For years, Hollywood executives balked at casting Asian-Americans in leading roles, claiming, among other things, that minority leads were a financial risk. And yet, somehow, a film with an all-East Asian cast managed to rake in $34 million over five days, with nary an Emma Stone in sight! Wild.
According to Variety, Crazy Rich Asians has topped the box office, earning $25.3 million from Friday to Sunday, and $34 million in total since its release on August 15. That’s a pretty impressive showing for a summer romantic comedy with a $30 million budget—as the Hollywood Reporter points out, the most profitable recent opening weekend for a romcom belonged to Amy Schumer’s Trainwreck, which earned $30.1 million over three days in July 2015. For comparison’s sake, Overboard, which debuted earlier this summer, earned only $14.7 million.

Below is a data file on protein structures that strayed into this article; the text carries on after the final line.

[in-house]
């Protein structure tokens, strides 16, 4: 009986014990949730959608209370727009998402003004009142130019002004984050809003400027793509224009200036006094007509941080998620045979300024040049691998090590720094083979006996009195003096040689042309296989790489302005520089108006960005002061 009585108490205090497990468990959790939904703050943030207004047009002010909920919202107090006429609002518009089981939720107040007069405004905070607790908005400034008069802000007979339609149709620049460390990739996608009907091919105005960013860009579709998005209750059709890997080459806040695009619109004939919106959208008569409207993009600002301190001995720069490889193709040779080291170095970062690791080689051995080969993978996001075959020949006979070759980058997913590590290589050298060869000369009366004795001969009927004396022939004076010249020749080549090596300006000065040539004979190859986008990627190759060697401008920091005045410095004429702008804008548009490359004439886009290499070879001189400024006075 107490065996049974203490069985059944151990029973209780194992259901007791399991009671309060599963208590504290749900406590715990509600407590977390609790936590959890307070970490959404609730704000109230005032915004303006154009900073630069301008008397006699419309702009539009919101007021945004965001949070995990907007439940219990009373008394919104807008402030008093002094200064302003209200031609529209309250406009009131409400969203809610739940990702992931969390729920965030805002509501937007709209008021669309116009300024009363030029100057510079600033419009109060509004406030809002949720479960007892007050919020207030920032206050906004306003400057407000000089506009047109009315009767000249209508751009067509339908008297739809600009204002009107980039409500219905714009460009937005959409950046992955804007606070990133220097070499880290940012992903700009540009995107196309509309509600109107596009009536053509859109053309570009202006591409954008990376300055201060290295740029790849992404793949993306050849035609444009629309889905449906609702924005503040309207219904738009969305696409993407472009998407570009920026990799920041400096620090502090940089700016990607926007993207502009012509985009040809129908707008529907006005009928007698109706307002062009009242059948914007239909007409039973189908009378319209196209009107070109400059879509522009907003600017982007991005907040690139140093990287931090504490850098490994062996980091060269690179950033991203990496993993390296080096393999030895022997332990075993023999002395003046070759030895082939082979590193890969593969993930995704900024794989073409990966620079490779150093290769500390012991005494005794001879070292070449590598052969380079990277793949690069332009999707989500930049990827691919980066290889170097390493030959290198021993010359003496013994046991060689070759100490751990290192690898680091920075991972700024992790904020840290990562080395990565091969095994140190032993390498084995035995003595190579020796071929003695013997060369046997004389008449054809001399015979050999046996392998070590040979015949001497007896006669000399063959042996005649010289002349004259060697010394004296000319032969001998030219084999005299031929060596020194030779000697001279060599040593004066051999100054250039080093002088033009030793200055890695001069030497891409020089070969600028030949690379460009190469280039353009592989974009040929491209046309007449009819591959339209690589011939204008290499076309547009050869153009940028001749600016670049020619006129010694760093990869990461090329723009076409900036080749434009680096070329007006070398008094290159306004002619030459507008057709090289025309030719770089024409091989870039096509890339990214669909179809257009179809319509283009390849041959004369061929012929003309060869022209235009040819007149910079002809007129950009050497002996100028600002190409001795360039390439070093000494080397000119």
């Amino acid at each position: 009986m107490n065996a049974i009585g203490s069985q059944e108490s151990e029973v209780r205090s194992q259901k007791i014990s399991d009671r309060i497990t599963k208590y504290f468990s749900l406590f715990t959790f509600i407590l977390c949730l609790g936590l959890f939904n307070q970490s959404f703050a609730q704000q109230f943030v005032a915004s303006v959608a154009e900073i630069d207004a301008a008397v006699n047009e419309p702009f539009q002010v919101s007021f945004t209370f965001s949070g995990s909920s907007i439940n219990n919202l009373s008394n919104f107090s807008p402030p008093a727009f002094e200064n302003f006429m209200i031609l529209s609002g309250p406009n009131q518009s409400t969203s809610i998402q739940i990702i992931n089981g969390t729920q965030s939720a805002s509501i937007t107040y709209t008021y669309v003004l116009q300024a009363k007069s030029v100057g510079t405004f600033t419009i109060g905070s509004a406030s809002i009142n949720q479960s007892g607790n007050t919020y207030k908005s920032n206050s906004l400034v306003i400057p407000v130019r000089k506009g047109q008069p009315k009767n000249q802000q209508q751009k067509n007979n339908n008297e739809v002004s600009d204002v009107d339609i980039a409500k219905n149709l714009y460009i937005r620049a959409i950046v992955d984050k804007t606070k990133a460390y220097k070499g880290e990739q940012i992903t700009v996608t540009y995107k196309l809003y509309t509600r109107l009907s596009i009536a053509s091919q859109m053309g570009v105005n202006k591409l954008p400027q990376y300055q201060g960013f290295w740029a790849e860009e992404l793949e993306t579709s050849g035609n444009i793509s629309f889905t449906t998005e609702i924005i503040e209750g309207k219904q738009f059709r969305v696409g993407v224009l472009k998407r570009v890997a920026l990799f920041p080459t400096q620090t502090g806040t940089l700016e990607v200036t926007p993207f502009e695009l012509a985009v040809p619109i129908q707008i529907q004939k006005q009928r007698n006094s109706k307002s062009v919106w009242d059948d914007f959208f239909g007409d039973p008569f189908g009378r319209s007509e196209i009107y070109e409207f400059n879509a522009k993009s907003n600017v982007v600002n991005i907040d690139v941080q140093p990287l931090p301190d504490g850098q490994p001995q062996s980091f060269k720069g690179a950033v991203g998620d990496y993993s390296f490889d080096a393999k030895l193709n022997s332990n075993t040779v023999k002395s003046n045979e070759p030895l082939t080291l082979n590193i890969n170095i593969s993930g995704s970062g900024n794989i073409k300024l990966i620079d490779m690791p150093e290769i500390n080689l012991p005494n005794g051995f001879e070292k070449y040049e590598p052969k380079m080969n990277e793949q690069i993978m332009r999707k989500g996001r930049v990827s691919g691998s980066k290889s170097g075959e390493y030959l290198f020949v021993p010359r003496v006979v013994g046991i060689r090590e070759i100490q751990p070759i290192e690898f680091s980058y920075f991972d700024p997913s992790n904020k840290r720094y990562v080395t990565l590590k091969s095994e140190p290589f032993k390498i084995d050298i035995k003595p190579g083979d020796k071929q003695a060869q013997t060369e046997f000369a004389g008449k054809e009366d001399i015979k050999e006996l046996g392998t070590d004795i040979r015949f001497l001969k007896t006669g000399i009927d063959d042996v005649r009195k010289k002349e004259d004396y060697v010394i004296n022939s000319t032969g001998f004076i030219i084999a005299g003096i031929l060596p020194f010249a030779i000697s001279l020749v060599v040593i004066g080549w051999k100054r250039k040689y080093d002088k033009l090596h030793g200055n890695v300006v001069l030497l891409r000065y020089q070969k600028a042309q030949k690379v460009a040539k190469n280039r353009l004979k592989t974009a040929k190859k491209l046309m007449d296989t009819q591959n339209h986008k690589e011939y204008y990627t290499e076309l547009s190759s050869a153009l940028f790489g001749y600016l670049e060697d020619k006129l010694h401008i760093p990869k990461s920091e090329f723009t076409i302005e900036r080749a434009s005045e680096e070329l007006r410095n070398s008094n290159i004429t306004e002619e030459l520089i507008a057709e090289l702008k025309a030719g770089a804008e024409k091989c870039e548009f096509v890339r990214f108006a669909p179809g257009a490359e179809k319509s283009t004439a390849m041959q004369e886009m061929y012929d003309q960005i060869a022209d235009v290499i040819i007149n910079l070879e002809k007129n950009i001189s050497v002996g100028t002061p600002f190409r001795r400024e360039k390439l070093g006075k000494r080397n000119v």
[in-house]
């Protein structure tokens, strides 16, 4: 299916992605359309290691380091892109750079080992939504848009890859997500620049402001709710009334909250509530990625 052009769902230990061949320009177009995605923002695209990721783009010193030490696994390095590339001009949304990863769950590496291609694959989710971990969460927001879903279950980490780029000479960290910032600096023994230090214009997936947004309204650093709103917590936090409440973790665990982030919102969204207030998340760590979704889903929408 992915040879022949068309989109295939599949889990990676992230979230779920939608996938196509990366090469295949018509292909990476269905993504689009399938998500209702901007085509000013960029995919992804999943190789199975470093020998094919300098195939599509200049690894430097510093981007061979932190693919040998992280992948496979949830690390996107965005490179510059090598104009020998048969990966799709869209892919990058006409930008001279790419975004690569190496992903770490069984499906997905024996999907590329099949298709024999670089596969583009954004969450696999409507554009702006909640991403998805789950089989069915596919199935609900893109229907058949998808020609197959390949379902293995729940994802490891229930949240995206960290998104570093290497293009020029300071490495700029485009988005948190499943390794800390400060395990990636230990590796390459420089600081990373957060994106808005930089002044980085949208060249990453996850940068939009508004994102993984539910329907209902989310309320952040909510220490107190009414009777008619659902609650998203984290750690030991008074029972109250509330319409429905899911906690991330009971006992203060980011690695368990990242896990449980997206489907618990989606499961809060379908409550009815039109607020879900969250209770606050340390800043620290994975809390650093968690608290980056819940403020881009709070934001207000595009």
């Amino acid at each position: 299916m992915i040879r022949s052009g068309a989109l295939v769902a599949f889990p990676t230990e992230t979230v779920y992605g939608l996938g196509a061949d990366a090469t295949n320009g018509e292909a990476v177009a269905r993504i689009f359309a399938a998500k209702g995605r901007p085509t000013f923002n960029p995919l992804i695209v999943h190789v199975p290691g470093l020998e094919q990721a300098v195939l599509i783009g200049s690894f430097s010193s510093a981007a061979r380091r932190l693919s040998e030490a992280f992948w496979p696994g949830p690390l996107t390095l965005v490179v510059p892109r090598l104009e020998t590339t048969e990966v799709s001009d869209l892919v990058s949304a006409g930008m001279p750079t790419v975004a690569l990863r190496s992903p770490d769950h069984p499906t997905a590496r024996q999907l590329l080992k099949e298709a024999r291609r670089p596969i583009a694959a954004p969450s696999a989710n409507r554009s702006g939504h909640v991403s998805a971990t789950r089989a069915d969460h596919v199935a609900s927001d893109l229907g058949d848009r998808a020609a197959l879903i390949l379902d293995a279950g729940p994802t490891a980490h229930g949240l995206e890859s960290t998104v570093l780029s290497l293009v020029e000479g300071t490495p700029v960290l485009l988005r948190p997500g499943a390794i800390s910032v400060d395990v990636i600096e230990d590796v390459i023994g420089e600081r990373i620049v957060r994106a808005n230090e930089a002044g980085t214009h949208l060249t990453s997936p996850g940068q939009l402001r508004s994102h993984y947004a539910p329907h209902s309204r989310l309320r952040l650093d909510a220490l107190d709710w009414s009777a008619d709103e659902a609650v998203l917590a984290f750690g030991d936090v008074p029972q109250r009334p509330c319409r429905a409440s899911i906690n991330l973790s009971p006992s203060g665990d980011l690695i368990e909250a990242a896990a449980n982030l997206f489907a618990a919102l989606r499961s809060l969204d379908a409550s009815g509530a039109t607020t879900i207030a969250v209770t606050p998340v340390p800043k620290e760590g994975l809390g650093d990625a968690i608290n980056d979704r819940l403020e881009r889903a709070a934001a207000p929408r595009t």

I haven’t seen Crazy Rich Asians yet, but from what I understand, it’s a good time. It’s got a 92 percent “Fresh” rating on Rotten Tomatoes, and reviews, including ours, have been fairly positive. There’s been some criticism—people have pointed out, for instance, that the film erases Singapore’s ethnic minorities in favor of focusing on the country’s wealthy Chinese population. And certainly, a significant portion of Asian-Americans won’t see themselves reflected in this one two-hour film, which Crazy Rich Asians star Constance Wu addressed on Twitter last month:
But over the last year or so, movie studios have learned minority-helmed films can and do make money, as evidenced by recent juggernauts like Girls Trip, Get Out, and Black Panther. People will often pay to see big movies that are good. Aloha, the 2015 Cameron Crowe film in which the aforementioned Stone was cast as a character who was part Chinese and Hawaiian, was bad, hence why it pulled in only $26 million, despite the whitewashing.
Obviously, sometimes good movies don’t make money, and sometimes bad ones do. But a big name white lead actor isn’t the trick—though Henry Golding might be.